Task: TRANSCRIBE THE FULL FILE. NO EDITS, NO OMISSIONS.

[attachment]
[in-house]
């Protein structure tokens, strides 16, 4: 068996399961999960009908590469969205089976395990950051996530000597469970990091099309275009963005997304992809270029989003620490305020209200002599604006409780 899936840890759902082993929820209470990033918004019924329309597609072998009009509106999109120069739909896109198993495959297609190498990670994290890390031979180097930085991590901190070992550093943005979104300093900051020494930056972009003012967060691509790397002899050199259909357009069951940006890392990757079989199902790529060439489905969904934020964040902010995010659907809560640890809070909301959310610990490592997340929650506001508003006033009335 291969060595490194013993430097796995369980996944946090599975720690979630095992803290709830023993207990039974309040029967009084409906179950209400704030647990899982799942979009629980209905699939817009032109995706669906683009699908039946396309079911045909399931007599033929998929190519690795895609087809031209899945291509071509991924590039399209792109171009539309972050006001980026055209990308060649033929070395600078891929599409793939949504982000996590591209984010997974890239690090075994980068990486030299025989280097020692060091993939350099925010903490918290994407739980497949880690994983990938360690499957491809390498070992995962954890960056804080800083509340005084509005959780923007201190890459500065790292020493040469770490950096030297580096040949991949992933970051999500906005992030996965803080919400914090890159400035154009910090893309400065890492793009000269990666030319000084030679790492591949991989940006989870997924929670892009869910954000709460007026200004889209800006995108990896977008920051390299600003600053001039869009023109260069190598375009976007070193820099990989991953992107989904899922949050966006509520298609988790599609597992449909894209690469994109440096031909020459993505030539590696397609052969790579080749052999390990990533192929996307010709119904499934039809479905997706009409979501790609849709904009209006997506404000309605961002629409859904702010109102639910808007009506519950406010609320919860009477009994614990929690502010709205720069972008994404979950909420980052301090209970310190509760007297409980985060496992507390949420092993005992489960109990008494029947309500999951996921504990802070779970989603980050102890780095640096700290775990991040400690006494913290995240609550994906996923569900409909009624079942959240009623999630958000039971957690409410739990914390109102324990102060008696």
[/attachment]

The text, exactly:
[in-house]
């Protein structure tokens, strides 16, 4: 068996399961999960009908590469969205089976395990950051996530000597469970990091099309275009963005997304992809270029989003620490305020209200002599604006409780 899936840890759902082993929820209470990033918004019924329309597609072998009009509106999109120069739909896109198993495959297609190498990670994290890390031979180097930085991590901190070992550093943005979104300093900051020494930056972009003012967060691509790397002899050199259909357009069951940006890392990757079989199902790529060439489905969904934020964040902010995010659907809560640890809070909301959310610990490592997340929650506001508003006033009335 291969060595490194013993430097796995369980996944946090599975720690979630095992803290709830023993207990039974309040029967009084409906179950209400704030647990899982799942979009629980209905699939817009032109995706669906683009699908039946396309079911045909399931007599033929998929190519690795895609087809031209899945291509071509991924590039399209792109171009539309972050006001980026055209990308060649033929070395600078891929599409793939949504982000996590591209984010997974890239690090075994980068990486030299025989280097020692060091993939350099925010903490918290994407739980497949880690994983990938360690499957491809390498070992995962954890960056804080800083509340005084509005959780923007201190890459500065790292020493040469770490950096030297580096040949991949992933970051999500906005992030996965803080919400914090890159400035154009910090893309400065890492793009000269990666030319000084030679790492591949991989940006989870997924929670892009869910954000709460007026200004889209800006995108990896977008920051390299600003600053001039869009023109260069190598375009976007070193820099990989991953992107989904899922949050966006509520298609988790599609597992449909894209690469994109440096031909020459993505030539590696397609052969790579080749052999390990990533192929996307010709119904499934039809479905997706009409979501790609849709904009209006997506404000309605961002629409859904702010109102639910808007009506519950406010609320919860009477009994614990929690502010709205720069972008994404979950909420980052301090209970310190509760007297409980985060496992507390949420092993005992489960109990008494029947309500999951996921504990802070779970989603980050102890780095640096700290775990991040400690006494913290995240609550994906996923569900409909009624079942959240009623999630958000039971957690409410739990914390109102324990102060008696």